Dimbleby to open farm footpath - Farmers Weekly

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Dimbleby to open farm footpath

11 June 1999
Dimbleby to open farm footpath

By FWi staff

BROADCASTER Jonathan Dimbleby has agreed to open a new footpath on farmland acquired by the Countryside Restoration Trust in Cambridgeshire.

Mr Dimbleby, who is well known as a campaigner for the countryside, will open the footpath on Sunday afternoon at Lark Rise Farm, Barton.

The Countryside Restoration Trust is an independent charity which believes that profitable farming, wildlife conservation and landscape creation can co-exist.

It buys land that trustees believe has been over-intensively farmed and then farms it profitably while re-introducing the habitat and the wildlife once found there.

Lark Rise Farm was bought by the trust with the aid of Heritage Lottery funding and is now being farmed environmentally after being intensively farmed for cereals.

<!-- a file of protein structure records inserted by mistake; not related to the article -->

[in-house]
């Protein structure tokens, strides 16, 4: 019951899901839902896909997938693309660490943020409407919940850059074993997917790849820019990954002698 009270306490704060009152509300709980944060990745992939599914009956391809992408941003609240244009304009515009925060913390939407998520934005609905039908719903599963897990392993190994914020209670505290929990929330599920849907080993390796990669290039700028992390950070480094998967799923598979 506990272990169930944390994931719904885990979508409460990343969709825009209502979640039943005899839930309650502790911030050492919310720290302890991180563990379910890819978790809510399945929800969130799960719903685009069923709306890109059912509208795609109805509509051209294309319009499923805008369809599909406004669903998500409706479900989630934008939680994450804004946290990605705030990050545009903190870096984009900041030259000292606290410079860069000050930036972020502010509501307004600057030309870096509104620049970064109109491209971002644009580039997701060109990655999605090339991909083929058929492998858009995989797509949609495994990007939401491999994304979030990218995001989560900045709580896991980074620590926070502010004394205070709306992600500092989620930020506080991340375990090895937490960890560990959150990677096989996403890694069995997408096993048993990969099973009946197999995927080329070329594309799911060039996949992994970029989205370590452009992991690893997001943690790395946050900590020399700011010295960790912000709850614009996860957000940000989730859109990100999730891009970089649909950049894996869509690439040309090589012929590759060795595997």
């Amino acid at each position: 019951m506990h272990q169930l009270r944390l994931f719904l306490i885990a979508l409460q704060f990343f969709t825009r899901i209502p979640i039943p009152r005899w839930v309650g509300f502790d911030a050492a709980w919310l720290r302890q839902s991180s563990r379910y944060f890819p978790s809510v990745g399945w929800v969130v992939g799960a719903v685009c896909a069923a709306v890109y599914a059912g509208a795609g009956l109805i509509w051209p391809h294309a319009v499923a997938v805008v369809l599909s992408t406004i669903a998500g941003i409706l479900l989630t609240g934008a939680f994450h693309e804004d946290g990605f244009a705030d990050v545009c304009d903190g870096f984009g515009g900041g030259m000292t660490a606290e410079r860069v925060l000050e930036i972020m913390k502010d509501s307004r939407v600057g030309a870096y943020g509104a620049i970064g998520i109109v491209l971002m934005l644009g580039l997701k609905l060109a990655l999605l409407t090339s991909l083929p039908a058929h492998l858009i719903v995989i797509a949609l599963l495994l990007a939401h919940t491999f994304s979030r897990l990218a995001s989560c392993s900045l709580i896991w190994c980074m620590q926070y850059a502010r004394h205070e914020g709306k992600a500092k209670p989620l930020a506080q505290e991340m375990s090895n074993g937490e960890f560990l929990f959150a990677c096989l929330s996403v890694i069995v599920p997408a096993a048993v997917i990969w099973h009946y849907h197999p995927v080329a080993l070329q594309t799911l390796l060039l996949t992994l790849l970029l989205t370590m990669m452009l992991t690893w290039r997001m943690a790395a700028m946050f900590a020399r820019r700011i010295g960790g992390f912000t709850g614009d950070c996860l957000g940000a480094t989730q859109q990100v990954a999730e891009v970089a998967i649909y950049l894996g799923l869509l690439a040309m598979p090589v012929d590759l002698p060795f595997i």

Even after a short period of six months, many species of birds and flowers are beginning to re-appear, said Robin Page, the trusts chairman.

Before opening the footpath, Mr Dimbleby will speak at a special thanksgiving service for the countryside at the local parish church.

    Read more on:
  • News

Dimbleby to open farm footpath

11 June 1999
Dimbleby to open farm footpath

By FWi staff

BROADCASTER Jonathan Dimbleby has agreed to open a new footpath on farmland acquired by the Countryside Restoration Trust in Cambridgeshire.

Mr Dimbleby, who is well known as a campaigner for the countryside, will open the footpath on Sunday afternoon at Lark Rise Farm, Barton.

The Countryside Restoration Trust is an independent charity which believes that profitable farming, wildlife conservation and landscape creation can co-exist.

It buys land that trustees believe has been over-intensively farmed and then farms it profitably while re-introducing the habitat and wildlife species that once grew there.

Lark Rise Farm was bought by the trust with the aid of Heritage Lottery funding and is now being farmed environmentally after being intensively farmed for cereals.

Even after a short period of six months, many species of birds and flowers are beginning to re-appear, said Robin Page, trusts chairman.

Before opening the footpath, Mr Dimbleby will speak at a special thanksgiving service for the countryside at the local parish church.

    Read more on:
  • News
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